Research ArticleInfectious Disease

JC polyomavirus mutants escape antibody-mediated neutralization

Science Translational Medicine  23 Sep 2015:
Vol. 7, Issue 306, pp. 306ra151
DOI: 10.1126/scitranslmed.aab1720

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Opportunity knocks for JC polyomavirus therapy

JC polyomavirus (JCV) can be found in the urinary tract in most adults, resulting in a persistent but asymptomatic infection. However, in immunocompromised individuals, JCV opportunistically infects the brain, resulting in the debilitating and frequently fatal disease progressive multifocal leukoencephalopathy (PML). No treatments are currently available for PML, but two papers now identify and exploit a gap in the immune response to JCV. Ray et al. report that JCV strains found in the cerebrospinal fluid of PML patients have mutations that prevent antibody neutralization and that these blind spots can be overcome with vaccination. Jelcic et al. suggest that broadly neutralizing antibodies derived from a patient who recovered from PML may fill this gap.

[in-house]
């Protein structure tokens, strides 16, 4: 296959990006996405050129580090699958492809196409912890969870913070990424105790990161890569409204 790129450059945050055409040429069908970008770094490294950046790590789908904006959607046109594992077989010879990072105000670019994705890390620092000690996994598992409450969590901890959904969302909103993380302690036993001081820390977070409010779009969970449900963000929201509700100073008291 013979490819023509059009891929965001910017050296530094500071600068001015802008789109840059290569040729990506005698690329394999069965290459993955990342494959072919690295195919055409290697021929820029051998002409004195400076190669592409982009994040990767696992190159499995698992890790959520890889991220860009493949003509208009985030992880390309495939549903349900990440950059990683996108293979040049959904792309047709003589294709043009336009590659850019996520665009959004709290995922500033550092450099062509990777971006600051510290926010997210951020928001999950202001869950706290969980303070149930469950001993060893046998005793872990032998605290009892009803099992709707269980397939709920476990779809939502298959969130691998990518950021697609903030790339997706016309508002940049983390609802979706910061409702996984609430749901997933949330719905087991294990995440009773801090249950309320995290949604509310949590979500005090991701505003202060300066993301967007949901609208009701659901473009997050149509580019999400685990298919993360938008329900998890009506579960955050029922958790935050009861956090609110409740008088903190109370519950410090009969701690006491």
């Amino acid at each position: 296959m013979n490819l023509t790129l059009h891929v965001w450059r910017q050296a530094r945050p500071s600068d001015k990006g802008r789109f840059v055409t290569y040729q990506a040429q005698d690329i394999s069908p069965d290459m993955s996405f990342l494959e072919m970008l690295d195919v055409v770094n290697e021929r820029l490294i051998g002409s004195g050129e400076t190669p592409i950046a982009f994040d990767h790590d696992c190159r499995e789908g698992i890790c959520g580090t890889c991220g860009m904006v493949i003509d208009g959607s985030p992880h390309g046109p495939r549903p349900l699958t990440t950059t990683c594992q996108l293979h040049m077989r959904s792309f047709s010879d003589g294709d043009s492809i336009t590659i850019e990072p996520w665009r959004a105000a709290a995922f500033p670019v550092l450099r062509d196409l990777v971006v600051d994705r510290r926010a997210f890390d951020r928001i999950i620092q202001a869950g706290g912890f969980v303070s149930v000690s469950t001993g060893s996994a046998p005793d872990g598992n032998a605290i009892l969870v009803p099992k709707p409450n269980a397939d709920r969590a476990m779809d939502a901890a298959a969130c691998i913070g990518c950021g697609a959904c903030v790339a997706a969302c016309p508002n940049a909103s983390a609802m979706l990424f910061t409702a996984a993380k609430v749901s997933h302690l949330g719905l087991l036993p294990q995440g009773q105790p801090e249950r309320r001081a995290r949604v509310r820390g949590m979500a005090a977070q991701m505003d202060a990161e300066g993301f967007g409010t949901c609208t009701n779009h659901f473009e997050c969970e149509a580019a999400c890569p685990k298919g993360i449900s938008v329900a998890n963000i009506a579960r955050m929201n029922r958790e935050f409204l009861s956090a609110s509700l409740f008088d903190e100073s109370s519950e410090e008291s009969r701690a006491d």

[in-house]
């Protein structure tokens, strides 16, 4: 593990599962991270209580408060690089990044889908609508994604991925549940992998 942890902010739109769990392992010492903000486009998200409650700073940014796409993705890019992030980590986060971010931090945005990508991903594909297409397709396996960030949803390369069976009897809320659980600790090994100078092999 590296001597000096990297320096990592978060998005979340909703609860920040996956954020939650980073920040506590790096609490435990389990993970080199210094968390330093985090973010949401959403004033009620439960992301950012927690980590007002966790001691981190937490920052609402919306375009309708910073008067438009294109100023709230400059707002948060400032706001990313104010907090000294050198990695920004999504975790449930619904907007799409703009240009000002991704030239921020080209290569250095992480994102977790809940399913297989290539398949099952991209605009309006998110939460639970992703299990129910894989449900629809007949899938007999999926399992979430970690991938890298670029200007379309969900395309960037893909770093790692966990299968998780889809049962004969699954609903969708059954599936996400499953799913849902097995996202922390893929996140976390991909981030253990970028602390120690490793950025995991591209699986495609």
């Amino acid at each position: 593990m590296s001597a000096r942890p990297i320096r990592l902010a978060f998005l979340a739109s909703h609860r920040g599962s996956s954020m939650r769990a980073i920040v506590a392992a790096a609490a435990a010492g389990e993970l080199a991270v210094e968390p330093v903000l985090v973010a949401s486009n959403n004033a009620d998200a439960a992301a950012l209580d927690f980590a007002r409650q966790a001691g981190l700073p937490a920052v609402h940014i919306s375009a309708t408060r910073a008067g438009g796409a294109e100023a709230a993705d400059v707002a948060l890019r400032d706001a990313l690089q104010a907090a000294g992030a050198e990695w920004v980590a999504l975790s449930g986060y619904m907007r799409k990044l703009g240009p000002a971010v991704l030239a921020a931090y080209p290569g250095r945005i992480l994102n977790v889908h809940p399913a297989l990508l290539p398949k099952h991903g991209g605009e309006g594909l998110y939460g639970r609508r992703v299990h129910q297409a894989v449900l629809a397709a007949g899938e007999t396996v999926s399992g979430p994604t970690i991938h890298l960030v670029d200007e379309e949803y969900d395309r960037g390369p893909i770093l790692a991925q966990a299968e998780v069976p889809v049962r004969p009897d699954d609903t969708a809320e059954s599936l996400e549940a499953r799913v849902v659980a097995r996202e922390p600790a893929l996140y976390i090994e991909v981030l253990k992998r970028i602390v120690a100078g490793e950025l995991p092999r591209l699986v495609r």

Abstract

JC polyomavirus (JCV) persistently infects the urinary tract of most adults. Under conditions of immune impairment, JCV causes an opportunistic brain disease, progressive multifocal leukoencephalopathy (PML). JCV strains found in the cerebrospinal fluid of PML patients contain distinctive mutations in surface loops of the major capsid protein, VP1. We hypothesized that VP1 mutations might allow the virus to evade antibody-mediated neutralization. Consistent with this hypothesis, neutralization serology revealed that plasma samples from PML patients neutralized wild-type JCV strains but failed to neutralize patient-cognate PML-mutant JCV strains. This contrasted with serological results for healthy individuals, most of whom robustly cross-neutralized all tested JCV variants. Mice administered a JCV virus-like particle (VLP) vaccine initially showed neutralizing “blind spots” (akin to those observed in PML patients) that closed after booster immunization. A PML patient administered an experimental JCV VLP vaccine likewise showed markedly increased neutralizing titer against her cognate PML-mutant JCV. The results indicate that deficient humoral immunity is a common aspect of PML pathogenesis and that vaccination may overcome this humoral deficiency. Thus, vaccination with JCV VLPs might prevent the development of PML.

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